In Kozol’s article, Madonnas of the field, she covers Gender and its different problems during the Dust bowl. She makes a great argument about the way Photographs can skew and change the perspective on the person or place in the photo for the purpose of propaganda. In this case Photographs of women and families who lived on farms were taken to show case the well being of these people who were greatly affected during the Dust bowl and Great Depression in order to show how social programs were helping these people out. The Resettlement Administration (RA) and the Farm Security Administration (FSA) turned these photos into a propaganda machine to sell the idea of reform to the American farmers. These people were photographed in a way to make their current situations seem better than they may actually have been. Photographing women to show their maternal side and being able to care for their baby showed to the rest of America that these programs were working. By skewing and showing only one side to the story with the photos, it pictured these women living on farms as being in a family financially stable enough to take care of the family instead of finding work which was most of the case. These photos limited the women’s model to being a strictly maternal figure and leaving out a lot of other feminist qualities.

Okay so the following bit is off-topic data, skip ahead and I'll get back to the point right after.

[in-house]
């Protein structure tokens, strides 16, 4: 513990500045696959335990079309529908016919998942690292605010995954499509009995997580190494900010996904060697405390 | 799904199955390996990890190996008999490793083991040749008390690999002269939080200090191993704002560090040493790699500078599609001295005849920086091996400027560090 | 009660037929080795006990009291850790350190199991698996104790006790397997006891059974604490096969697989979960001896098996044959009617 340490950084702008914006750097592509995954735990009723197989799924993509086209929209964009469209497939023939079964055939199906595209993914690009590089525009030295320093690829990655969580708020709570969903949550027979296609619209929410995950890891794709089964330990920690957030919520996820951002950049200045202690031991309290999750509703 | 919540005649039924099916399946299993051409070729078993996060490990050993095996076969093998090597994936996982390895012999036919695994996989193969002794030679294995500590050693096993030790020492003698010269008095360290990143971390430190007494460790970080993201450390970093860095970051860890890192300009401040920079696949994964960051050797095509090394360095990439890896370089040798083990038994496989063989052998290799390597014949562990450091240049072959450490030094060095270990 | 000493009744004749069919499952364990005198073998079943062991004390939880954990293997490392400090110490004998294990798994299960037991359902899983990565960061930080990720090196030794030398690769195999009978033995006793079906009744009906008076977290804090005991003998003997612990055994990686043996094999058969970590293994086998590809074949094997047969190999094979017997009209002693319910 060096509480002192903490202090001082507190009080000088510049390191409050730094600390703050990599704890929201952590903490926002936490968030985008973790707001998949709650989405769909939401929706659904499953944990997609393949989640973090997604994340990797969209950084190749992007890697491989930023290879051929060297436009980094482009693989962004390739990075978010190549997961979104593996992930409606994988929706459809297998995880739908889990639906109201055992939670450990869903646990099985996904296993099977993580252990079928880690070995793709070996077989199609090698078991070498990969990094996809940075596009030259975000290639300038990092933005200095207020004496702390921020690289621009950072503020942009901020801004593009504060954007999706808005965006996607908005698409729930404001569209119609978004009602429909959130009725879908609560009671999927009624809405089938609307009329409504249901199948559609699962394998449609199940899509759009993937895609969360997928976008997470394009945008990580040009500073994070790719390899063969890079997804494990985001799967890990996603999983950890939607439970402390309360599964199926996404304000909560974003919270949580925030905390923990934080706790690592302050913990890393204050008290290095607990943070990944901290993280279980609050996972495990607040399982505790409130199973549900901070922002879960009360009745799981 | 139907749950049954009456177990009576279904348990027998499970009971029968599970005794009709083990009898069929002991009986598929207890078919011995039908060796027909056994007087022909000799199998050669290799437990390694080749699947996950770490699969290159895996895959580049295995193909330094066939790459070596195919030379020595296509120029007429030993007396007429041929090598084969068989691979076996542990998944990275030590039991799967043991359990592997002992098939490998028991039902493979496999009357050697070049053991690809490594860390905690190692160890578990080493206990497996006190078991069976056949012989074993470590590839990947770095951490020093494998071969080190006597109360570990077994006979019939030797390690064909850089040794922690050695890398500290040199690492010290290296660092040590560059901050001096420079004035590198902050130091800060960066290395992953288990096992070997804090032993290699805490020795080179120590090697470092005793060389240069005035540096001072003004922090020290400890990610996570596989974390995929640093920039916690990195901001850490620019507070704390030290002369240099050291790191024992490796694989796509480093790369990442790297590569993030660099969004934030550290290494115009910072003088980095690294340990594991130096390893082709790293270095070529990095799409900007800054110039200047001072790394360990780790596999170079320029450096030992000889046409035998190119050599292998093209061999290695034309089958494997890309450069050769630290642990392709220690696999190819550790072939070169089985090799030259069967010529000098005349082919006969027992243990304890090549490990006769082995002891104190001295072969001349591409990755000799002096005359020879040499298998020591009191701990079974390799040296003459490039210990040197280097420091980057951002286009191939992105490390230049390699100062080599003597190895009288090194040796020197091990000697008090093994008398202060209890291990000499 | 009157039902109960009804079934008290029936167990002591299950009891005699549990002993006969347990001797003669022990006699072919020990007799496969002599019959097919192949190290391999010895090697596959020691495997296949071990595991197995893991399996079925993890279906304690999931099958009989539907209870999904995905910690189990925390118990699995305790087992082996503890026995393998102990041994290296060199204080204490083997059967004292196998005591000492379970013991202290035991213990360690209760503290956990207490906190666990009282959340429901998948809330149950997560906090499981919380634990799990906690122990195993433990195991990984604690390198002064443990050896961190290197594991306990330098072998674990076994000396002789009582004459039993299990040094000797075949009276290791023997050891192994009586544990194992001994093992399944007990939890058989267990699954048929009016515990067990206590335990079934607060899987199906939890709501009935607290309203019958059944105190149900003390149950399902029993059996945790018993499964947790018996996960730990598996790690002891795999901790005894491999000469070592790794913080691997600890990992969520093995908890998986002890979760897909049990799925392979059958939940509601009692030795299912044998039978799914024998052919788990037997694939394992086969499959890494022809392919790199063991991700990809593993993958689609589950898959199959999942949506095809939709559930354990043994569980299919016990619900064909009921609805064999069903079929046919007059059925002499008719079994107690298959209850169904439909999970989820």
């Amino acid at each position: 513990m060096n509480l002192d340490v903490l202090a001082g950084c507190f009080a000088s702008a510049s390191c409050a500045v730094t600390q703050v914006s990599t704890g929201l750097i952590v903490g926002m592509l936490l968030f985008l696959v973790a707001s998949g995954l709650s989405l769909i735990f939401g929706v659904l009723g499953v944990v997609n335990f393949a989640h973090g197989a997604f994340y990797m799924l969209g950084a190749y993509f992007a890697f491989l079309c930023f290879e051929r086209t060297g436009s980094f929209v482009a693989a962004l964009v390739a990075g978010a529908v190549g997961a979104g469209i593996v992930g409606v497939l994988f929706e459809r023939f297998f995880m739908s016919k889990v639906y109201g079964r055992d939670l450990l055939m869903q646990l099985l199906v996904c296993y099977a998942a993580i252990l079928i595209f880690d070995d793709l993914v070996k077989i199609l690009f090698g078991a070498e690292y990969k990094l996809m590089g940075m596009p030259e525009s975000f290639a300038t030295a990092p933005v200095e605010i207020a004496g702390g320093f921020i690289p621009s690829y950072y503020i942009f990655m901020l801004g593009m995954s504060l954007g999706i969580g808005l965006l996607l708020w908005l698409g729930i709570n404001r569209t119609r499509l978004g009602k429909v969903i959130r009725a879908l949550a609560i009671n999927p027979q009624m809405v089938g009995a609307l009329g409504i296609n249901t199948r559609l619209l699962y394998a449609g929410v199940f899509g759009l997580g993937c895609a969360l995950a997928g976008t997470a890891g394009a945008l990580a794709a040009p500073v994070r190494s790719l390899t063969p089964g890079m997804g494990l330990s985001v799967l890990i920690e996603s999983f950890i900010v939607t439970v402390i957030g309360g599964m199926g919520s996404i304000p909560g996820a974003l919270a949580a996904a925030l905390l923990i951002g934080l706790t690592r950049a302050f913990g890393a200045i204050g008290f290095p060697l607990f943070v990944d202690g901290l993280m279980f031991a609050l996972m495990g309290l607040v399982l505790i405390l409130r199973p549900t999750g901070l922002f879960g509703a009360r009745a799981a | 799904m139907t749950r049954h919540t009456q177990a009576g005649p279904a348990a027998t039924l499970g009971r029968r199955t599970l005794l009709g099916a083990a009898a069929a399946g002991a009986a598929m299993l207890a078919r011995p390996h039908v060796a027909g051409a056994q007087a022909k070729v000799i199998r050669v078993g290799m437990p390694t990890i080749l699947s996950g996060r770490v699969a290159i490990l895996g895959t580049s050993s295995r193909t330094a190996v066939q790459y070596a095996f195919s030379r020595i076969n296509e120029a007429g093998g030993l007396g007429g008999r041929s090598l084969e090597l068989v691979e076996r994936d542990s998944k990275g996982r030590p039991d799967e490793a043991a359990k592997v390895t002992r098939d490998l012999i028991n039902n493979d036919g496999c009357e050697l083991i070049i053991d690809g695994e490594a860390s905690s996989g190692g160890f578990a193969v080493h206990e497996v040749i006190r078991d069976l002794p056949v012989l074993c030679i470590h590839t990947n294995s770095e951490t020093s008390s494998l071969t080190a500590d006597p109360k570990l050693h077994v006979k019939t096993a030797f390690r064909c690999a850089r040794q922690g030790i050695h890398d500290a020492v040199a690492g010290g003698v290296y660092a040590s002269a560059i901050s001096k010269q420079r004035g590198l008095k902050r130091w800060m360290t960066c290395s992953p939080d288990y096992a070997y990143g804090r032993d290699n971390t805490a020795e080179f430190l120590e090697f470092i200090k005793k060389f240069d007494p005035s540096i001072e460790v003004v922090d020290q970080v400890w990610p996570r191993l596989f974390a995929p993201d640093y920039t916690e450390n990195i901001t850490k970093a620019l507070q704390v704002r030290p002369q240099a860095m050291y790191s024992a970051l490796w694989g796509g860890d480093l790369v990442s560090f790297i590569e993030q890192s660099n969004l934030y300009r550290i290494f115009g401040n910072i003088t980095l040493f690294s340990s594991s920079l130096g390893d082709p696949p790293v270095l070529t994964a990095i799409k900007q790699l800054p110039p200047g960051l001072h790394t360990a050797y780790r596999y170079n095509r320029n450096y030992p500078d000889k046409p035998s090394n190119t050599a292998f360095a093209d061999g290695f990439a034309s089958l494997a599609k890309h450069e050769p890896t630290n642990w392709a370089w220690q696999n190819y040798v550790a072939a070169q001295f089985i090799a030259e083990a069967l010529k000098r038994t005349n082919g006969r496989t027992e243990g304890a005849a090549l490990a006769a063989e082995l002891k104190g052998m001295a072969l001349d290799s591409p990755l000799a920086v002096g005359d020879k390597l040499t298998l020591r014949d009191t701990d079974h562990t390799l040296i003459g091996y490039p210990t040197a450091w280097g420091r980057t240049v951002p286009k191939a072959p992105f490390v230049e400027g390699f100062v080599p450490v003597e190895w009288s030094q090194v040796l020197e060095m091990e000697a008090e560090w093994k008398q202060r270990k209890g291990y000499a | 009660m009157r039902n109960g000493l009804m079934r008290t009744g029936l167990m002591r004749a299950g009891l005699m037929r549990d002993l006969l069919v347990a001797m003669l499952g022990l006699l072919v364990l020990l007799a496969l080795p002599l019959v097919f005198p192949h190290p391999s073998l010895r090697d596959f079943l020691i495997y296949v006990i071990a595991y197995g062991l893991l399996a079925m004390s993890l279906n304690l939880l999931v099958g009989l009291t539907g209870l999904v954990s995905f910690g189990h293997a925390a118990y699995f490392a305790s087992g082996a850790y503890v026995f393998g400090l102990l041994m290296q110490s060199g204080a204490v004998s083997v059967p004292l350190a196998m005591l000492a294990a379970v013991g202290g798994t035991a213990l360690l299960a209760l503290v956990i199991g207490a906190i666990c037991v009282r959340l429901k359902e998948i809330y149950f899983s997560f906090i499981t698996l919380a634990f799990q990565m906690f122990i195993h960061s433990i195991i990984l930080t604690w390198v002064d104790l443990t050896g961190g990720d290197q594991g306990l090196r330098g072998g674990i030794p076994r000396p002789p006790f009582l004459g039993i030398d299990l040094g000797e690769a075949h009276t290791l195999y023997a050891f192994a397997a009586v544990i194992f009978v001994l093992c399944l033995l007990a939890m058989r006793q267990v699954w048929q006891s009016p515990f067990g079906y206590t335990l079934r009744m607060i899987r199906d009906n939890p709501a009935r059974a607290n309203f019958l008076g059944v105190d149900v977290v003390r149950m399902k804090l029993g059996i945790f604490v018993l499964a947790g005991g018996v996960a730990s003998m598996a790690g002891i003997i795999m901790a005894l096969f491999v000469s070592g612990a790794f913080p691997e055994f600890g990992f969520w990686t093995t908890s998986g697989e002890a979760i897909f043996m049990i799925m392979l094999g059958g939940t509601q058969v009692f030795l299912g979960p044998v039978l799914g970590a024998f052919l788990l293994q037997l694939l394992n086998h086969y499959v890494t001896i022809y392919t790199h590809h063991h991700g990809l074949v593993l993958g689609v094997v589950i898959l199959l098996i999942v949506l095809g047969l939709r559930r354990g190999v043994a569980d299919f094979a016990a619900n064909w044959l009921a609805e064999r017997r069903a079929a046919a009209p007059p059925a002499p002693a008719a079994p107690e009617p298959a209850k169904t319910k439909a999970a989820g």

This applies to the theme of Gender theory in History because of its ability to skew gender identity and its ability to construct certain expectations and norms about women and families of the time. This relates to what cluna3 had wrote about when discussing Joan Scott’s article about Gender and how the whole study of Gender in History is about finding the constructs placed upon people due to their sex and why there is a inequality when it comes to women being portrayed in the public’s eye. Here we see just that happening with the medium of photography to portray the women who were struggling in the dust bowl to be able to sell an idea of revival.